Three things that are not taught in driver education: How to deal with bicyclists, how to deal with motorcycles, and probably most important, how to deal with big rigs on the freeway, especially within a city. Share the road with the bicyclists, even if it means you have to <horrors!> slow down for a moment or two to safely get around them; watch for the motorcyles - they're vehicles and pay all the attendant taxes and fees to use the road as well; and for God's sake, don't cut in front of an 18-wheeler and then stand on the brake, expecting it to stop on a dime. You never know what kind of load they're carrying.
Have to agree. I'm 47, so suddenly I'm an old guy. Back in the stone age of 1980, my dad made me learn to drive in a stickshift pickup. I even took my road test in that truck before I ever got behind the wheel of an automatic. I was pissed at the time--but I am so thankful for it now.
I'm also a private pilot, and fly 1979 Cessna with old style instruments and no auto-pilot. I got a chance to test fly a new $632,000 Cirrus. The demo pilot just kept turning on the auto pilot and the "glass cockpit" NAV features. Don't get me wrong--they're way cool tools and would be great to have. However, he wouldn't stop and let me see how the plane actually handles. He was a 20-something, and frankly, I'm not sure he really knows how to "fly the plane" or how to find his way from point A to point B if the GPS signal is lost.
Automobiles are just part of the problem in their pathetic lives. Steer into a skid? Modulate the brakes manually because the ABS has failed? Even changing a flat tire seems to be a challenge because they've never been taught how to operate a jack and secure the vehicle properly so it doesn't fall on them. They should learn how to drive in a car with no power steering, no power brakes, manual transmission, no ABS, etc. Feeling the raw mechanics of a car firsthand may do them some good.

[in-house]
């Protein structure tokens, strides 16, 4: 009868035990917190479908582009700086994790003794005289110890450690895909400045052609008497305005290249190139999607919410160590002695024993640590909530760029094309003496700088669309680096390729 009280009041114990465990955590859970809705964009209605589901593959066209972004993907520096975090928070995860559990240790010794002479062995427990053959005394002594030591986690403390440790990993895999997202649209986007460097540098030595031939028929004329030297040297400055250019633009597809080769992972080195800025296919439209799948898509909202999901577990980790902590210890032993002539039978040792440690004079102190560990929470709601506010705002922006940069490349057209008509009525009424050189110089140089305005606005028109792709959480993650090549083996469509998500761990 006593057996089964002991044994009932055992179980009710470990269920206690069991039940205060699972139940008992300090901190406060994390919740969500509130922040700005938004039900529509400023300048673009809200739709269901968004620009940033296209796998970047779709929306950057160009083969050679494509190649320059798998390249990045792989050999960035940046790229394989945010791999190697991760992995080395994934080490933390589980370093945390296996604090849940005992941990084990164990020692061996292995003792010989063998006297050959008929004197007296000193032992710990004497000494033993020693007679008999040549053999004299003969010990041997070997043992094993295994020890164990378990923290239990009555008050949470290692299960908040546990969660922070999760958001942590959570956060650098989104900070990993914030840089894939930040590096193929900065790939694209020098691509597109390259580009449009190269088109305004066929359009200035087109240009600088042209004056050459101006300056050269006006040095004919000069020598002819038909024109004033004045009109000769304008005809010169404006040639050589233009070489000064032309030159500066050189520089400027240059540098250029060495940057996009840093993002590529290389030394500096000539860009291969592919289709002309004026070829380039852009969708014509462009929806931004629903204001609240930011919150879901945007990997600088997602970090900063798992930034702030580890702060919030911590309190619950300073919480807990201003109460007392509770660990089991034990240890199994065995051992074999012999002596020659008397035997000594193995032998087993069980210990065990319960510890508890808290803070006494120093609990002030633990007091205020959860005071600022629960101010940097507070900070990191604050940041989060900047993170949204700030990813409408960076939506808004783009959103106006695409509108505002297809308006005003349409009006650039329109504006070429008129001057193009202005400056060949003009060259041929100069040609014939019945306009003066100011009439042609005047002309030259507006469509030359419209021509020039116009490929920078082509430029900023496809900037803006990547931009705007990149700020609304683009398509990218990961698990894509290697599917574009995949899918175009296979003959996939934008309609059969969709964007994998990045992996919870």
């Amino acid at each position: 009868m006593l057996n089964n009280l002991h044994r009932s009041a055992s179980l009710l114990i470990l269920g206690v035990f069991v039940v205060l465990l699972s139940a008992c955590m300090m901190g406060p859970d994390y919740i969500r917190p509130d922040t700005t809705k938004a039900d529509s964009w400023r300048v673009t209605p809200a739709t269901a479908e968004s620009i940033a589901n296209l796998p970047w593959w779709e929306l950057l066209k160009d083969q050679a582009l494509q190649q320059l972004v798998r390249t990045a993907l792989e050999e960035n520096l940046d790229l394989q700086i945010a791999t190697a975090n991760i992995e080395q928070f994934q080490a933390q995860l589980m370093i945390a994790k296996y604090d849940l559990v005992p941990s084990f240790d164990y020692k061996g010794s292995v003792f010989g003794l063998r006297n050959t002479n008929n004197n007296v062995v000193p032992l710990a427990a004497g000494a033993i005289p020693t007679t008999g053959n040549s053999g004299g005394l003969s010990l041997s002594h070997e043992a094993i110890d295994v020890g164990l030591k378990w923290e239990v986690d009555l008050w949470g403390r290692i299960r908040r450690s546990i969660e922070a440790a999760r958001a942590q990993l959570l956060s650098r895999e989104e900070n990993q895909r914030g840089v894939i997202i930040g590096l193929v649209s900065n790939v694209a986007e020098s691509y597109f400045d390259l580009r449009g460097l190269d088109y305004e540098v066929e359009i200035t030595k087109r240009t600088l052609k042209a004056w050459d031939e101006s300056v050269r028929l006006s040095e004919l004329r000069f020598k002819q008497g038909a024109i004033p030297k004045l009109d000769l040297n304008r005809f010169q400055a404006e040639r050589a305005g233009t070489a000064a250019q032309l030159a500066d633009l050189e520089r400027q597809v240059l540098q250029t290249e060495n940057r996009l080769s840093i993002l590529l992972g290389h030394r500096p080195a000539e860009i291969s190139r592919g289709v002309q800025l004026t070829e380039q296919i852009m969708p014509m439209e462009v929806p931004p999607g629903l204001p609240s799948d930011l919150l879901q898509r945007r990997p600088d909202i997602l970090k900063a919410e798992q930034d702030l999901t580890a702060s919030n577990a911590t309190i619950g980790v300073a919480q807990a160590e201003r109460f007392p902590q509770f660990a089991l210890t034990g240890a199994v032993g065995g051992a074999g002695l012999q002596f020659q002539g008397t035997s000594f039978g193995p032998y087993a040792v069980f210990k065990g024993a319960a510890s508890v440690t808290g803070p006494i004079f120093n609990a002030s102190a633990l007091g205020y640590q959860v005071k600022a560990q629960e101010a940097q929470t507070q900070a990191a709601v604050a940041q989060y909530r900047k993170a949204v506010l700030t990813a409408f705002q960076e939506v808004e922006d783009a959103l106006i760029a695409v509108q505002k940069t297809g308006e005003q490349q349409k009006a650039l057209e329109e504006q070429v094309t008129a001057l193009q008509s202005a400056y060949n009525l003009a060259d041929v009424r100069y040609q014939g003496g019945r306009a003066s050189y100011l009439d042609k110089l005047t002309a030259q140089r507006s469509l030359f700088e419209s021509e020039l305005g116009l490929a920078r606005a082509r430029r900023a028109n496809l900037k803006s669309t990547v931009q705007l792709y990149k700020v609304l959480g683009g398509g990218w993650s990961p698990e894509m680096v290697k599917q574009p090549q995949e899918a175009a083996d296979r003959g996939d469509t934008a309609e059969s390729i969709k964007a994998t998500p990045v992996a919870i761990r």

In my state you used to have to be able to drive a manual transmission to get your license. All my siblings had to do it, but I was the youngest and by the time I was ready to get my license they had eliminated that requirement. Didn't matter because my first car was a stick, so I learned out of necessity.
BMW runs a skid school for young drivers that tours the country every so often. This type of training should be integrated into every driver education training program. At least our state has significantly increased the amount of classroom and behind-the-wheel training required because they got tired of watching 16-year-olds kill themselves because of lack of skill. It still doesn't go far enough. I understand those safety conscious Germans have an excellent driver's education program. Maybe we should adopt it here.
When I taught my kids how to drive (their high school had done away with drivers' ed) I made it clear to them that would not get their licenses until: (a) they could drive a stick, (b) hold the car on an incline without letting it roll backward or forward, (c) parallel park, (d) change a tire, (e) identify certain items in the engine compartment, i.e. dipstick, oil filler, etc. I didn't care what the state said--my authority was greater.
I think knowing the "mechanics" and having a comfort level with the car makes for a better driver. Everyone in my family knows how to do routine maintenance and none of us are mechanics or work with our hands by profession. If you are a boat captain or a pilot, you may not be the mechanic, but you know how the systems function.
When she did her driving test, the state would not allow test to be taken in manual transmission vehicles as they said they were "not safe" (as quoted in regulations) I told them we only have manual transmission vehicles and was told to "go rent or borrow a car then". My work mate (a military attorney) made them a written offer - bottom line she took the driving test in a manual transmission vehicle an the proctor was highly impressed.